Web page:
Renaissance is an overused word. True “rebirth” is something difficult, and rare.
It’s been tossed around T-town a great deal over the last few years, as the City struggles to right itself and return to glory. If there is to be a sustainable and long-lasting rebirth, it will not happen magically. No renaissance will fall from the sky and anoint our beloved swamp.
We believe we’re in the middle of something important, a rejuvenation of historic proportions. And it is driven by core institutions which make our city a destination, a great place to live, work, and raise a family. In turn, those institutions are guided by great leaders.
The current energy in the City is the result of visionary leadership like Joe Napoli of the Mud Hens and Walleye, who has built Hensville, and made our minor league sports franchises, into economic development powerhouses. And Randy Oostra, who brought ProMedica downtown, in the process of restoring Promenade Park and the Summit Street corridor. Party in the Park is back!
Then there’s Brian Kennedy at the Toledo Museum of Art, whose vision of a complete arts-related campus sprawls across Monroe Street. And Jeff Sailer of the Toledo Zoo, who has overseen dramatic renovations of the WPA-era buildings. And Lori Hauser of Imagination Station, who took a failing museum and has turned it into a bastion of STEM education. And Dave Zenk, who continues to build the Metroparks into a crown jewel of the region, including bringing habitat restoration downtown.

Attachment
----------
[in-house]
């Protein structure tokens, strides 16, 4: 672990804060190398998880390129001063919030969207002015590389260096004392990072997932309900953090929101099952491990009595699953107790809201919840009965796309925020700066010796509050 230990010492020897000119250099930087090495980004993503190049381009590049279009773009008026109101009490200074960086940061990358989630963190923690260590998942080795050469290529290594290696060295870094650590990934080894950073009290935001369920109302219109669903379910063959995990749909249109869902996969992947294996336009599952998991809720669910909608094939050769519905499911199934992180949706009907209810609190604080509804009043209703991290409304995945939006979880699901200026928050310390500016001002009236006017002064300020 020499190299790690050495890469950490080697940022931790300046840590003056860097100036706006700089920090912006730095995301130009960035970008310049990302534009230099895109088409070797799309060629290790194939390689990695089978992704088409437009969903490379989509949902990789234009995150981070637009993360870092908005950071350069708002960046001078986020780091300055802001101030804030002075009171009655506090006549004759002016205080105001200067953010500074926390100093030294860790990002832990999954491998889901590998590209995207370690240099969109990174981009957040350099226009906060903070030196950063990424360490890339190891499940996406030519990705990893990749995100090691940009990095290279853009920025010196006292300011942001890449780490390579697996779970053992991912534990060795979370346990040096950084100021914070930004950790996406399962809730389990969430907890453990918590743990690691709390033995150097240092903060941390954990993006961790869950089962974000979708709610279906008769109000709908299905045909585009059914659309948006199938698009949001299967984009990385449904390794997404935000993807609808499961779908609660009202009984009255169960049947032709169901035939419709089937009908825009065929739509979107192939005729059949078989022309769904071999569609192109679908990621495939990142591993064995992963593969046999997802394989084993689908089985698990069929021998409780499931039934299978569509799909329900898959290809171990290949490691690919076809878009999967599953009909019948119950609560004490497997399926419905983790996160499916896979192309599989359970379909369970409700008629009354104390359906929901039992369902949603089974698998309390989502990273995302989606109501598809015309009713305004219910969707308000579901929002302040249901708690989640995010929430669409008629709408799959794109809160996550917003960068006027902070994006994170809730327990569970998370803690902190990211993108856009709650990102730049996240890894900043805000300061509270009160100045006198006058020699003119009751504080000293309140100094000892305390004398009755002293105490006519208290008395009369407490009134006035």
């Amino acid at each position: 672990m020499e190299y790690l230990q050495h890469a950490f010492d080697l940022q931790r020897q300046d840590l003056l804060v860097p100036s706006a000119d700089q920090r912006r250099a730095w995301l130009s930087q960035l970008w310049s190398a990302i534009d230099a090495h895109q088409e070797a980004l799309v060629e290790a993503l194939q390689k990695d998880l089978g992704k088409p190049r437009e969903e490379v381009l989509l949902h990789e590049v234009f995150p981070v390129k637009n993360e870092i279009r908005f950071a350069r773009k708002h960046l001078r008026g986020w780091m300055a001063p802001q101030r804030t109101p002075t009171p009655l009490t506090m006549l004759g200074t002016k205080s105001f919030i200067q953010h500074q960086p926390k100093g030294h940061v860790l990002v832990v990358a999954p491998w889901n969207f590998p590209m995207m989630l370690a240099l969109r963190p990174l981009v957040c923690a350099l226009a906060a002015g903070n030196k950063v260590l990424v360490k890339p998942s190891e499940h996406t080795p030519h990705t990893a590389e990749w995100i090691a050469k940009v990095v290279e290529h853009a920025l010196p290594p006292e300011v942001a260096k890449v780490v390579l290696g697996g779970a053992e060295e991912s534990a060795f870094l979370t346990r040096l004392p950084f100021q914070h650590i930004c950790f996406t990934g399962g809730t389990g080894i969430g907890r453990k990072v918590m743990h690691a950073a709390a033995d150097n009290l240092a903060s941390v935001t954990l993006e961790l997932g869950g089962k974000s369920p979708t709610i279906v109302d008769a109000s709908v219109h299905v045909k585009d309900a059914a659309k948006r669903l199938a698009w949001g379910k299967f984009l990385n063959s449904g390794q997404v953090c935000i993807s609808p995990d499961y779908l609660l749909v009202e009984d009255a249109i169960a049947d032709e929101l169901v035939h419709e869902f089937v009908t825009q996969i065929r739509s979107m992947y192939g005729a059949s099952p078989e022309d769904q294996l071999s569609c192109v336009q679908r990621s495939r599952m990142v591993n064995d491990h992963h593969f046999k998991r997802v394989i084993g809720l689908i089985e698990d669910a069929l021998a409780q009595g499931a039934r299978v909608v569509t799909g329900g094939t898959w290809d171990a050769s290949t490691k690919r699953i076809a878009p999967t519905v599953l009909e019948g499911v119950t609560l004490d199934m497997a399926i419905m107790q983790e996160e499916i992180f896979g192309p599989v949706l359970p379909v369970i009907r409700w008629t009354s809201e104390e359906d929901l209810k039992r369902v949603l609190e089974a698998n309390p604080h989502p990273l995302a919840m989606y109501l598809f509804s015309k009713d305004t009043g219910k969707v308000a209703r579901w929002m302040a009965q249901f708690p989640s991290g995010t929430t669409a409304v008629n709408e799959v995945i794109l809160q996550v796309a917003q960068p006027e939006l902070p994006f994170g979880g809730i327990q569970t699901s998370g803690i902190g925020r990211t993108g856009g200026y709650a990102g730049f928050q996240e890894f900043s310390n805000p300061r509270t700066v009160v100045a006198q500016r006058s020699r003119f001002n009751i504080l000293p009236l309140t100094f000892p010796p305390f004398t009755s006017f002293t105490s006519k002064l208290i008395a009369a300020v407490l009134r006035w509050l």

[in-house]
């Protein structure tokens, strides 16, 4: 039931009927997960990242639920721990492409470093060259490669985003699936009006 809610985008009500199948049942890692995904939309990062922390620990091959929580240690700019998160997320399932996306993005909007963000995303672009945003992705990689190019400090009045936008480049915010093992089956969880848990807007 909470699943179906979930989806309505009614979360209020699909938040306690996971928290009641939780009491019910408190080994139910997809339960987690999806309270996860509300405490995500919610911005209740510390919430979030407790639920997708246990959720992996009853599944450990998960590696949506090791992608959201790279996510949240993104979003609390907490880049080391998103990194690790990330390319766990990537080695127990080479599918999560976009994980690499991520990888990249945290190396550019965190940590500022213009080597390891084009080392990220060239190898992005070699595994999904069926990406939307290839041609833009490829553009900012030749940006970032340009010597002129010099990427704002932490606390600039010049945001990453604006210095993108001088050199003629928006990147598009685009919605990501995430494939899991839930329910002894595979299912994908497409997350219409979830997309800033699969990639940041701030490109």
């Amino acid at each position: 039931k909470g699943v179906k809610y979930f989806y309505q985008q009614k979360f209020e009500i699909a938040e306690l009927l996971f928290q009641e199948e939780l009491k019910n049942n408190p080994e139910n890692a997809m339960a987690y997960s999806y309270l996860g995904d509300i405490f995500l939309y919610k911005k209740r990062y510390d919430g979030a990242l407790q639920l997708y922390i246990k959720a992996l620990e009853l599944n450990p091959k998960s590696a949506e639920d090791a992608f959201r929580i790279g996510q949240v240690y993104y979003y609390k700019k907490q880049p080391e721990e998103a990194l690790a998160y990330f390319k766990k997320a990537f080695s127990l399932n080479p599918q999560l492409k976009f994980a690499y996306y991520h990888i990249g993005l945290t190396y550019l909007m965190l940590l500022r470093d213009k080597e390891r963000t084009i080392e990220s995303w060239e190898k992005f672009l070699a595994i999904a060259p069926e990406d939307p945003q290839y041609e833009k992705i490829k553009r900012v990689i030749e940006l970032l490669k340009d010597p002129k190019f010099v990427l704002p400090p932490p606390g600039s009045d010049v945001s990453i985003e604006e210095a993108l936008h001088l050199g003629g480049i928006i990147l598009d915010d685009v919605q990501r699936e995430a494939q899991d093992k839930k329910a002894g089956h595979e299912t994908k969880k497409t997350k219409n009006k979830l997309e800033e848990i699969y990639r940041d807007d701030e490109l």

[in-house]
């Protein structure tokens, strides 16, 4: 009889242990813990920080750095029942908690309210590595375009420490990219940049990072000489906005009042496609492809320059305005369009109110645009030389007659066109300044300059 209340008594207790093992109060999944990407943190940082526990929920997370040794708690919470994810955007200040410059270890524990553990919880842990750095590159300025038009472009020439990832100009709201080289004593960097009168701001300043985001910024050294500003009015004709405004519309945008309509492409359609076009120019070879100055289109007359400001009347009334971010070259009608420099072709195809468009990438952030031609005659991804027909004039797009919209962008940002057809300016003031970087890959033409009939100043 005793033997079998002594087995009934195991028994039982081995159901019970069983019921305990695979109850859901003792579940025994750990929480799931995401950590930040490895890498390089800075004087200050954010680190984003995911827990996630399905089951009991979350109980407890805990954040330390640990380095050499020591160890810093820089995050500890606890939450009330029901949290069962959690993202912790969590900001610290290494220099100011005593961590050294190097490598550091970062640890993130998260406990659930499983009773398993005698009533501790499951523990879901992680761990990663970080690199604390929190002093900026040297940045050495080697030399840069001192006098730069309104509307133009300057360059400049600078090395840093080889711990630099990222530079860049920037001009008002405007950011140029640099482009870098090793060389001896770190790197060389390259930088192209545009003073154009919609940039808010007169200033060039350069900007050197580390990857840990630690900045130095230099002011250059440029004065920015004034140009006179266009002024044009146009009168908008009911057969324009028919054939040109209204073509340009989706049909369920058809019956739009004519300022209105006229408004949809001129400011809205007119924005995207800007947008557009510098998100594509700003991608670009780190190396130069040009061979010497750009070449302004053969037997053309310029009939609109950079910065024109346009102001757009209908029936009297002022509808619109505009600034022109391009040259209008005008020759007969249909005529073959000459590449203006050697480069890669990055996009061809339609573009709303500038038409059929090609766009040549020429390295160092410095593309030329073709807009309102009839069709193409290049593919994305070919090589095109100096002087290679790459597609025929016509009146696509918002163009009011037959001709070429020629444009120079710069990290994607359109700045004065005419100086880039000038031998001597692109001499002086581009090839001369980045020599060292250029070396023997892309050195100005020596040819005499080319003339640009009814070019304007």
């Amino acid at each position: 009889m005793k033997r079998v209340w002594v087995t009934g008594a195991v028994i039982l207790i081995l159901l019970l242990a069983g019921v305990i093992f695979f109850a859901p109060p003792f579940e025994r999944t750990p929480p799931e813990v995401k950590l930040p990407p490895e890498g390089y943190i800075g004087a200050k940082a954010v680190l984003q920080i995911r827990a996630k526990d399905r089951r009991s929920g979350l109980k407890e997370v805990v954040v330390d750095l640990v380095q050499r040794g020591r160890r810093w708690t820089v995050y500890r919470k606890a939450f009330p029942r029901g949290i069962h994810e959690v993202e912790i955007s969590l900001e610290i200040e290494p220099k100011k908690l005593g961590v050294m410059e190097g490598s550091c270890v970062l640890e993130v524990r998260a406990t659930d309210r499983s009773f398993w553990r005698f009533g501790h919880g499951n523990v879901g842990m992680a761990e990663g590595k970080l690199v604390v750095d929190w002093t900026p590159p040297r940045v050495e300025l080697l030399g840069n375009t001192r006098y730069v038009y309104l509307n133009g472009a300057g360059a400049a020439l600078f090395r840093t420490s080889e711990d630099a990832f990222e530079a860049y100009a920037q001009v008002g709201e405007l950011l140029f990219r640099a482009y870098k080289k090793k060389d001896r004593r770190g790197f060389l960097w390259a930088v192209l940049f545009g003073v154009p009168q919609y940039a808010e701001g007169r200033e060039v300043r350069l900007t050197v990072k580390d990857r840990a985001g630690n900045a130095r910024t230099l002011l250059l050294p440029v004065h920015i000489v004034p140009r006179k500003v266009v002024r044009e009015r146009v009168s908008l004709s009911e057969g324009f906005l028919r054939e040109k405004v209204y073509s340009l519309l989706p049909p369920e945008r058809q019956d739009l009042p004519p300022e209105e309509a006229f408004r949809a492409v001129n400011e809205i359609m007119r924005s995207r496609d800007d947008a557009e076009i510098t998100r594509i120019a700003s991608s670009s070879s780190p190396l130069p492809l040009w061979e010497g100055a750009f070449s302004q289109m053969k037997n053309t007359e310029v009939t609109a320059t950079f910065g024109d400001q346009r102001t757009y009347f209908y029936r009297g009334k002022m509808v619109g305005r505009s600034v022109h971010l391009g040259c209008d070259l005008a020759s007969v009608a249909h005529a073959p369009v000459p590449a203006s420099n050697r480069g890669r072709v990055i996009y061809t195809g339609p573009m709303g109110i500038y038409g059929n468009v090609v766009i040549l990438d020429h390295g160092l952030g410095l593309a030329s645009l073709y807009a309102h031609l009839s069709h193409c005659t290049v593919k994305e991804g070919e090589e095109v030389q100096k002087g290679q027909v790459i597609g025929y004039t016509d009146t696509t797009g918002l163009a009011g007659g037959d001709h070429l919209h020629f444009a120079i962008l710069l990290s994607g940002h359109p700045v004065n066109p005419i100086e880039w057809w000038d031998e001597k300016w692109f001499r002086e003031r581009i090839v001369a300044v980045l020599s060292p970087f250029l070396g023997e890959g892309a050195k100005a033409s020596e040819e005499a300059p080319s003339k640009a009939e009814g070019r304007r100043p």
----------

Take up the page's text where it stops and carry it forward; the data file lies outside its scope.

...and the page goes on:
The list is long and impressive, and we’ve only scratched the surface. There are those who have purchased and renovated historic buildings downtown, and entrepreneurs who have opened places of business.
In all this renovation, inspiration, and vision there is one important institution that will move us further forward among the nimble and the smart.
The Toledo Area Rapid Transit Authority, led for years by Jim Gee, could be another driver of the renaissance, providing desirable service, connecting Toledo’s neighborhoods with places to work, shop, and play.
Changes to an antiquated hub-and-spokes design (providing rapid connections across town, instead of forcing riders to go to a central location), continuing functional service on weekday evenings and updating weekend, holiday and evening schedules are working and should continue to expand.
Route changes to reflect shifting demographics and the new vibrancy downtown, abandoning the central business district bus loop (which will free up additional street parking), are being designed and implemented.
TARTA’s follow through on those plans are essential to suppporting the ‘rebirth’ of our swampy confines. Hey, Mayor Kapszukiewicz’ once a week TARTA ride focuses attention on the system, and the momentum must continue.
It’s time to take TARTA into the 21st Centuray and to move the renaissance out into the neighborhoods. A nimble, adaptable system, geared toward rejuvenation, is necessary, along with an app that can show bus locations in real time. Continuing to develop routes that shift as needs change, a combination of longer routes and shorter, shuttle-type rides, along with buses that run on the weekends and evenings, connecting recreation and night spots with places folks live are essential.
For the future of the region, TARTA is an important piece, not just a token!